Thursday, July 29, 2010

Rockumentary as the New Hollywood Musical

Barry K. Grant’s article “The Classic Hollywood Musical and the Problem of Rock ‘n’ Roll” examines the rise of the rock film as a substitute to the classic Hollywood musical. Though the films Monterey Pop (1967), Woodstock (1970), Gimme Shelter (1970), and The Last Waltz (1970) couldn’t be further from the classic Hollywood musical mode, some similarities can be found. If the rock film posed a “problem” to the classic musical genre, it is through (as Grant describes) “dealing with issues of sexuality.” Where the musical attempted to contain sexual desire, rock cinema chooses to unleash it. Yet sexuality is just one aspect of the rock ‘n’ roll expression, as is drug use, political awareness, and fashion styles. When examining the four films mentioned, one can see the adoption of the musical form as well as its reinvention. The new rock film can be seen as a natural progression of the classic Hollywood musical, while adopting newer cinematic (documentary, cinema verite, and realism) and musical (rock, soul, folk, jazz, and psychedelia) styles.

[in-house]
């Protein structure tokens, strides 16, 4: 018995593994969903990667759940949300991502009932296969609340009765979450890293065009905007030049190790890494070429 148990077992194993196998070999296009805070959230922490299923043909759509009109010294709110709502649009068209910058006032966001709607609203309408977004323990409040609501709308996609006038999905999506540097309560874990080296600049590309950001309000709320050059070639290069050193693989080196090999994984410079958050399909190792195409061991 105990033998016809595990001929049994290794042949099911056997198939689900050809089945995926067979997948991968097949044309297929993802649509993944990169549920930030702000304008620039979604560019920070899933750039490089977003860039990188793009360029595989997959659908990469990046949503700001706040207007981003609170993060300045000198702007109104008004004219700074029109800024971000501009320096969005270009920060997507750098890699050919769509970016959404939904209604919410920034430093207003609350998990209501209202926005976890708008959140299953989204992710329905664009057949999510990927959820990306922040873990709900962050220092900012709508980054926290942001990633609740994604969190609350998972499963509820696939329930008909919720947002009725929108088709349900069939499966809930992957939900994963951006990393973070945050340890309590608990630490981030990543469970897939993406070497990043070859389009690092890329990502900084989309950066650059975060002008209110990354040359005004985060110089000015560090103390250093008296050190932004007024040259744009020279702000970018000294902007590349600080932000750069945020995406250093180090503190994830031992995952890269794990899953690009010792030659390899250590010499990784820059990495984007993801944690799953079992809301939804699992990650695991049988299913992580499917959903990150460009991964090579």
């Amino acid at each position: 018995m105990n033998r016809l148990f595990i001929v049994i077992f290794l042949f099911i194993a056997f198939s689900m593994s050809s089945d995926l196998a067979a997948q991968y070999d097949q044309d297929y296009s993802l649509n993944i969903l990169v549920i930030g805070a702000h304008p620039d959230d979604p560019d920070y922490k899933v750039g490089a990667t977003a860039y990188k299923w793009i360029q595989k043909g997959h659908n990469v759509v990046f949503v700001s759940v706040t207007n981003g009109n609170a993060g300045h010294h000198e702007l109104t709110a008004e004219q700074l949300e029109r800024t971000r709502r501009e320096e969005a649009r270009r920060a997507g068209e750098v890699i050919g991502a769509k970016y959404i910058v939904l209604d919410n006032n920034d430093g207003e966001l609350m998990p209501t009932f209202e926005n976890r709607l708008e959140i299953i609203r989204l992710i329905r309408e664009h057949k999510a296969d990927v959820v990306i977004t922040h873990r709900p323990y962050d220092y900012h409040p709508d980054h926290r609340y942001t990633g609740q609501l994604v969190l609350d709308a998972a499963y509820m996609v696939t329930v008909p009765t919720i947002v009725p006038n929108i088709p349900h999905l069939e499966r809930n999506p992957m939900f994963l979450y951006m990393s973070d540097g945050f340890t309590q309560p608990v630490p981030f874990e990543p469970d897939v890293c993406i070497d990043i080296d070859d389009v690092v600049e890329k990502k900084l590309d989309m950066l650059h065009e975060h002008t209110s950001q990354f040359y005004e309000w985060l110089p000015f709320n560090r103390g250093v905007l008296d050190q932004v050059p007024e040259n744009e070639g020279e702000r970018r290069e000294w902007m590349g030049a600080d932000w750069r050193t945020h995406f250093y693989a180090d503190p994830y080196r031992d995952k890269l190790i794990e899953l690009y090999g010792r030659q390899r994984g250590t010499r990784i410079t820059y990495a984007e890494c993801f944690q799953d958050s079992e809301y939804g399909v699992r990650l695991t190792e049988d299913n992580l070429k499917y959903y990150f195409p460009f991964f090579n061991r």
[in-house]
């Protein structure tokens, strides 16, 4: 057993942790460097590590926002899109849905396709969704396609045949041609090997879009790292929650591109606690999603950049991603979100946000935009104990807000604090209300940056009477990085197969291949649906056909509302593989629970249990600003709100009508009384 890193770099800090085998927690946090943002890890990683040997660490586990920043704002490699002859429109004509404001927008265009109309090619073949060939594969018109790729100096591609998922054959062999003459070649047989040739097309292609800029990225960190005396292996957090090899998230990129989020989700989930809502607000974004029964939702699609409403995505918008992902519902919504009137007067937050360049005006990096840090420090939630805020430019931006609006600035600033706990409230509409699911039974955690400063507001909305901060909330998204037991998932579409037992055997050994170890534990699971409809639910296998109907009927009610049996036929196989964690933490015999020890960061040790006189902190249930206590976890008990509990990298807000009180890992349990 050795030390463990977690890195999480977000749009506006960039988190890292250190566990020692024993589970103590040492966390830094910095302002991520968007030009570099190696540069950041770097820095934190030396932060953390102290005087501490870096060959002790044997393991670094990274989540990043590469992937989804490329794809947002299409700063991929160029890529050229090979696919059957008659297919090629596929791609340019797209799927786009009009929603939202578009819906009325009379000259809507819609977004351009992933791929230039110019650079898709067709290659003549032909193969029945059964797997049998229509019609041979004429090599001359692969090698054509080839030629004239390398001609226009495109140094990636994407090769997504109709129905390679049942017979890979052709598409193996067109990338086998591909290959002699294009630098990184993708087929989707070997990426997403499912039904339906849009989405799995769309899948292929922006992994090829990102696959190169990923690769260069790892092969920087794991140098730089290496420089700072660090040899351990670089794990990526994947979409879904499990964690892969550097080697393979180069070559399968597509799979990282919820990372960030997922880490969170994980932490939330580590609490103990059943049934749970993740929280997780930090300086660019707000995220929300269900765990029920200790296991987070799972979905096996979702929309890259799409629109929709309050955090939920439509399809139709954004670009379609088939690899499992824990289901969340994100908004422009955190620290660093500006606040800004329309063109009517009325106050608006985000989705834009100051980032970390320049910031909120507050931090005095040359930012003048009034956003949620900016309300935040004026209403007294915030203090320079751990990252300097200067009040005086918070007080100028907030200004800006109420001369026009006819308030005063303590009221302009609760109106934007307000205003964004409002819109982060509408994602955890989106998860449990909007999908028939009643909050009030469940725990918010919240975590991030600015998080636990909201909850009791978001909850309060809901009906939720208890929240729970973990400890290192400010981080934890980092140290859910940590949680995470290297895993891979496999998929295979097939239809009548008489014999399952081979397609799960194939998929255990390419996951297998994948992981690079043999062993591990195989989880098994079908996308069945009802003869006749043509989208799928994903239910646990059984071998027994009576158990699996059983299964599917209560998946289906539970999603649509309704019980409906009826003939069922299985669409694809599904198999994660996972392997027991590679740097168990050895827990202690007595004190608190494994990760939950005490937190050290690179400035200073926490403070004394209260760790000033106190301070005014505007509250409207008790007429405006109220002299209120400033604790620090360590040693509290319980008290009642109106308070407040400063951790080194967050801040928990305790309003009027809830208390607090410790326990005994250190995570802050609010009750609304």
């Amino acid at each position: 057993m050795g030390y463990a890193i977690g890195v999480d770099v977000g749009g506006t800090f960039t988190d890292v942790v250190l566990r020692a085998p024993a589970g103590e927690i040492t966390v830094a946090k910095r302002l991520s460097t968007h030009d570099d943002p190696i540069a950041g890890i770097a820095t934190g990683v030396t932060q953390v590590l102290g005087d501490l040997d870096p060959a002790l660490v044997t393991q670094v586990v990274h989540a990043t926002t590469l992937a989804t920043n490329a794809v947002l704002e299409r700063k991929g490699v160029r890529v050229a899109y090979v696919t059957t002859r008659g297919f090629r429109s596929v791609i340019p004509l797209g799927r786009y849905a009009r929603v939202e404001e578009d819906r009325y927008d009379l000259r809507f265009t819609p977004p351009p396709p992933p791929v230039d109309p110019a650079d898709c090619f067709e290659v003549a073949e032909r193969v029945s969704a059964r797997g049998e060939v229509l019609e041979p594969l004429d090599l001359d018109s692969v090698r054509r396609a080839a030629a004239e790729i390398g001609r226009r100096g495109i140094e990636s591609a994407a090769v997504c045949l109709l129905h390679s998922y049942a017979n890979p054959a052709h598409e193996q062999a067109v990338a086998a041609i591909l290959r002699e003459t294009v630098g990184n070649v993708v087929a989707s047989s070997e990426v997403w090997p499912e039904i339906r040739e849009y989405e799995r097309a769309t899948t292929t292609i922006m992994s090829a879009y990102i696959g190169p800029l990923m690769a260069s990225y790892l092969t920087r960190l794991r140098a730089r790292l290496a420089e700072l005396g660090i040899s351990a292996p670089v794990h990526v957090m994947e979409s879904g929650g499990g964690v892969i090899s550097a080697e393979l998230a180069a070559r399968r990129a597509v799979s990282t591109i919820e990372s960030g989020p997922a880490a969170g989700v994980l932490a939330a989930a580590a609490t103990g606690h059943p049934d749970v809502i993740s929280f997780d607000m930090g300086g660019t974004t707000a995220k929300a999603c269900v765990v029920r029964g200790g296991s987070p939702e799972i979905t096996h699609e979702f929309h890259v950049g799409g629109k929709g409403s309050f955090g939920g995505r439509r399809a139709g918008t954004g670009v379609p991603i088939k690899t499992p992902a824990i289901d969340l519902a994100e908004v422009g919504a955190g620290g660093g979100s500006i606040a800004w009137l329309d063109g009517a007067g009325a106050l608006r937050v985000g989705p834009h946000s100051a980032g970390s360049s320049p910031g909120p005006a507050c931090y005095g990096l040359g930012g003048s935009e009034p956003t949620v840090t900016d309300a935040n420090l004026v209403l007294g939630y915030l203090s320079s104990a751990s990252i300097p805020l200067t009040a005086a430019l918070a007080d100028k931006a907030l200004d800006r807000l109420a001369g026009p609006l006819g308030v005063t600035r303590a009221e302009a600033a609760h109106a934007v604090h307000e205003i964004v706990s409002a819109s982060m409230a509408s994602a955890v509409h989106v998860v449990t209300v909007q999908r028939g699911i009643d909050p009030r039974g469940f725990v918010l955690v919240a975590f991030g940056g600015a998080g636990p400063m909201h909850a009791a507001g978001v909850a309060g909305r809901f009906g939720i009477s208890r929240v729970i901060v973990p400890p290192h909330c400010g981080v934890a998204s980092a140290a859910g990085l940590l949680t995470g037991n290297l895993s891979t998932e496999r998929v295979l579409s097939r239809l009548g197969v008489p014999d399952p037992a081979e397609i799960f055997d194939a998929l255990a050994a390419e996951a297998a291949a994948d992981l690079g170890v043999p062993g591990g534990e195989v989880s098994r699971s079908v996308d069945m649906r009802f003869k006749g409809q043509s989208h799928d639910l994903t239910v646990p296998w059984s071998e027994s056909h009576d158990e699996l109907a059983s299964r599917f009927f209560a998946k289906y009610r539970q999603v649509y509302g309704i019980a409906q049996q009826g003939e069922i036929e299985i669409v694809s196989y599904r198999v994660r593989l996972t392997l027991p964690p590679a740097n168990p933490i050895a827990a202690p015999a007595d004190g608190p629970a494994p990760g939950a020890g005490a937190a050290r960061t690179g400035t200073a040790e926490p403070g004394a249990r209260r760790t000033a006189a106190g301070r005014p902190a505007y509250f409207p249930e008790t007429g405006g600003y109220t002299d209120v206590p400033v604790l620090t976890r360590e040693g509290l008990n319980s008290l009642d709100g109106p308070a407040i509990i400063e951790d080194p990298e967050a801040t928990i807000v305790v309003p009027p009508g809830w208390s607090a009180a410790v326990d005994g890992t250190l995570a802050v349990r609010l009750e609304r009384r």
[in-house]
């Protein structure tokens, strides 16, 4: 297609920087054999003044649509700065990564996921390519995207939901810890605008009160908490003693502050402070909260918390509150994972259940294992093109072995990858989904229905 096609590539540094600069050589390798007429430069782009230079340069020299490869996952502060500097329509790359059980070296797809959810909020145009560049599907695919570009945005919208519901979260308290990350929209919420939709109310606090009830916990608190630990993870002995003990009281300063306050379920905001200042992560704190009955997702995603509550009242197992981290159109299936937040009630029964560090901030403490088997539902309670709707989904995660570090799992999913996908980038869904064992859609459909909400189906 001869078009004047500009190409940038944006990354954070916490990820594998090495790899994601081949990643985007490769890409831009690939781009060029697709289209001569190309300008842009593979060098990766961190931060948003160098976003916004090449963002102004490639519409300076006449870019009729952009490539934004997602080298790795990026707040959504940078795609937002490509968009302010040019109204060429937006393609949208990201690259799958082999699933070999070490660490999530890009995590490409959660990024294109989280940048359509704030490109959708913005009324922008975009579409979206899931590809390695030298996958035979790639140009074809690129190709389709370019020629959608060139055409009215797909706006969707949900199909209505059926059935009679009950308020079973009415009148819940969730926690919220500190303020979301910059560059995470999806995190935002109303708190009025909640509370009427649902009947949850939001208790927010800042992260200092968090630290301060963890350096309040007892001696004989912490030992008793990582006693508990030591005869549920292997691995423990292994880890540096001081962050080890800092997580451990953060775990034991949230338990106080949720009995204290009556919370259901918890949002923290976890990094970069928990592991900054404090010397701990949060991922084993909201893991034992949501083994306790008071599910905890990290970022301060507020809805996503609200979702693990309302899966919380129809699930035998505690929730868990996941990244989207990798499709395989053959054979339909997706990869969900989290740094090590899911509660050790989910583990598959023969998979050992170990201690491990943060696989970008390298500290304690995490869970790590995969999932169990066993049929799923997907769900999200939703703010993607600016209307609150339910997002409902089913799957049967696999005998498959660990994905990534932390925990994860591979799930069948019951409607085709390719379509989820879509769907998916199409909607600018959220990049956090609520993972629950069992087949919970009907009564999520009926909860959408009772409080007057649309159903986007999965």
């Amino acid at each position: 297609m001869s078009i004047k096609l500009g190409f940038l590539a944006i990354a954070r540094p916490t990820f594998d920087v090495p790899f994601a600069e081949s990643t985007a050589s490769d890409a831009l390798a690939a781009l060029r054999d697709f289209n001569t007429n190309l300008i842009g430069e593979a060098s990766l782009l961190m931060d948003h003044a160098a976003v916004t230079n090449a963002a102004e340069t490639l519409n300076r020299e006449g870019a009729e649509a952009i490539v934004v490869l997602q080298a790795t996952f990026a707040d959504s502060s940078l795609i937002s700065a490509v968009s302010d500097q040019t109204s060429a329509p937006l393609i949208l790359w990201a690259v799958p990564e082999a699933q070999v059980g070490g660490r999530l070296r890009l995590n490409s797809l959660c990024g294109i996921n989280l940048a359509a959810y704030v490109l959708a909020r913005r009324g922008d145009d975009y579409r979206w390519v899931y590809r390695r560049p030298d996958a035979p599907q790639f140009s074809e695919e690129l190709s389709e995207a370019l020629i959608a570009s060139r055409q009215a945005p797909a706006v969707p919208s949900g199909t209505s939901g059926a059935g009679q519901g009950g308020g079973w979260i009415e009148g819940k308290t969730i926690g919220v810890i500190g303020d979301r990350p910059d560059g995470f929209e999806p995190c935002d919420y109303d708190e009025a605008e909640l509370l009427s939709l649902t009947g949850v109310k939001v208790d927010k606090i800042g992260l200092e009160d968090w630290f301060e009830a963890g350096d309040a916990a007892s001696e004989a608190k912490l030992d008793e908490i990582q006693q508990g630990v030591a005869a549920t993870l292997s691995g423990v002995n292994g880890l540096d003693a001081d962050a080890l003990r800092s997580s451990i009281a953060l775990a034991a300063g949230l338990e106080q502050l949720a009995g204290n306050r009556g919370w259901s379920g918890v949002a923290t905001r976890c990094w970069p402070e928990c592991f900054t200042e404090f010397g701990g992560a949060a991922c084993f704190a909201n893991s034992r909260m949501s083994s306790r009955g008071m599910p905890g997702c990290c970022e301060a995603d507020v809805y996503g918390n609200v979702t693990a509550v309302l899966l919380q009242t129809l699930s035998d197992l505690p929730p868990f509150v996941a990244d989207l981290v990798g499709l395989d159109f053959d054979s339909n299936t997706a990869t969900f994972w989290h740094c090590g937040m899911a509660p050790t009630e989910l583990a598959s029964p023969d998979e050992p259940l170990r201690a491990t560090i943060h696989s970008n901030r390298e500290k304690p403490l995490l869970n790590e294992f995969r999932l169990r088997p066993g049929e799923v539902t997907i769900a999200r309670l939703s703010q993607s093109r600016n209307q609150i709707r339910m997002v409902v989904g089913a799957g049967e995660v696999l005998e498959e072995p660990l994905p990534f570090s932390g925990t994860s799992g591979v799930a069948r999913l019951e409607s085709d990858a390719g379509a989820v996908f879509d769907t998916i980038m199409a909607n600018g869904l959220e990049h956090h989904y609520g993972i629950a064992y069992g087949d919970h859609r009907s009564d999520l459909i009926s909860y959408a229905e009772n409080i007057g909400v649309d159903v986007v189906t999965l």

Monterey Pop was one of the earliest films to showcase the various rock genres that were explored in the 60s and present them all on one stage with diverse artists. From west coast harmonies, rhythm & blues, and psychedelic guitar solos to Indian sitar ragas, Monterey Pop offered a collage of musical styles that define a generation’s youth culture. Like prior musicals, the new rock film showcased musical entertainment for all tastes, providing a sampler for the masses. Yet unlike the classic musical, the narrative story takes a backseat to the performances. Still, if a narrative is to be found, it is through the lyrical content that the story is told. The story becomes a much more existential description of youth psychology, pertaining to the song selection. For example, both “San Francisco” by Scott McKenzie and “California Dreamin’” by the Mamas and The Papas provide a sense of location to the film; “My Generation” by The Who signals the transition from mod to hippie culture; “High Flyin’ Bird” by Jefferson Airplane and “Wild Thing” by Jimi Hendrix depict a countercultural drug sentiment, while “Bajabula Bonke (Healing Song)” by Hugh Masekela and “Raga Bhimpalasi” by Ravi Shankar offer meditations to global seekers of spirituality. Each performance acts a narrative description of 1960’s youth ideology, while suggesting communal harmonization. Monterey Pop doesn’t destroy the Hollywood musical genre; it simply reboots it.